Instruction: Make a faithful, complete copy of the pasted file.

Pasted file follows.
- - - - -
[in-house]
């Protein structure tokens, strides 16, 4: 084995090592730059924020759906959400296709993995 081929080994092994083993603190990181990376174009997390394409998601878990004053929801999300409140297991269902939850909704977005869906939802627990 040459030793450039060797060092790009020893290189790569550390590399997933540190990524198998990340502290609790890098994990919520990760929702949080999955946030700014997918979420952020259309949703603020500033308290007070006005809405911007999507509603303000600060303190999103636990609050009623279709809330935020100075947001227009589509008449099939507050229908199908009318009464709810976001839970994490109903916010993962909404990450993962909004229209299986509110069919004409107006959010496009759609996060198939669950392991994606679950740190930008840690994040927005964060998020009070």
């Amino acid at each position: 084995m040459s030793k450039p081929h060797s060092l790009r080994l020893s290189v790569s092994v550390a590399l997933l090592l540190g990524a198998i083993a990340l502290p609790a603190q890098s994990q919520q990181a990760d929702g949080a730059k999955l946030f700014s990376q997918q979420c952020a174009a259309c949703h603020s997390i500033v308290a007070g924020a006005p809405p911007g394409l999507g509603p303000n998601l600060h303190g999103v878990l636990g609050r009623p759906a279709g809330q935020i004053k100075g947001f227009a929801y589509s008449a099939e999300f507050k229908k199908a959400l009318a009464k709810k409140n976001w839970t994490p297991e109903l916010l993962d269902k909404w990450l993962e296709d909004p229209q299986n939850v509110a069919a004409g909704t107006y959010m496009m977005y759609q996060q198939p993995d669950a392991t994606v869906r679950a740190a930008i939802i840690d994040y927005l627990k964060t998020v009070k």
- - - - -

[in-house]
């Protein structure tokens, strides 16, 4: 084995090592730059924020759906959400296709993995 081929080994092994083993603190990181990376174009997390394409998601878990004053929801999300409140297991269902939850909704977005869906939802627990 040459030793450039060797060092790009020893290189790569550390590399997933540190990524198998990340502290609790890098994990919520990760929702949080999955946030700014997918979420952020259309949703603020500033308290007070006005809405911007999507509603303000600060303190999103636990609050009623279709809330935020100075947001227009589509008449099939507050229908199908009318009464709810976001839970994490109903916010993962909404990450993962909004229209299986509110069919004409107006959010496009759609996060198939669950392991994606679950740190930008840690994040927005964060998020009070």
């Amino acid at each position: 084995m040459s030793k450039p081929h060797s060092l790009r080994l020893s290189v790569s092994v550390a590399l997933l090592l540190g990524a198998i083993a990340l502290p609790a603190q890098s994990q919520q990181a990760d929702g949080a730059k999955l946030f700014s990376q997918q979420c952020a174009a259309c949703h603020s997390i500033v308290a007070g924020a006005p809405p911007g394409l999507g509603p303000n998601l600060h303190g999103v878990l636990g609050r009623p759906a279709g809330q935020i004053k100075g947001f227009a929801y589509s008449a099939e999300f507050k229908k199908a959400l009318a009464k709810k409140n976001w839970t994490p297991e109903l916010l993962d269902k909404w990450l993962e296709d909004p229209q299986n939850v509110a069919a004409g909704t107006y959010m496009m977005y759609q996060q198939p993995d669950a392991t994606v869906r679950a740190a930008i939802i840690d994040y927005l627990k964060t998020v009070k």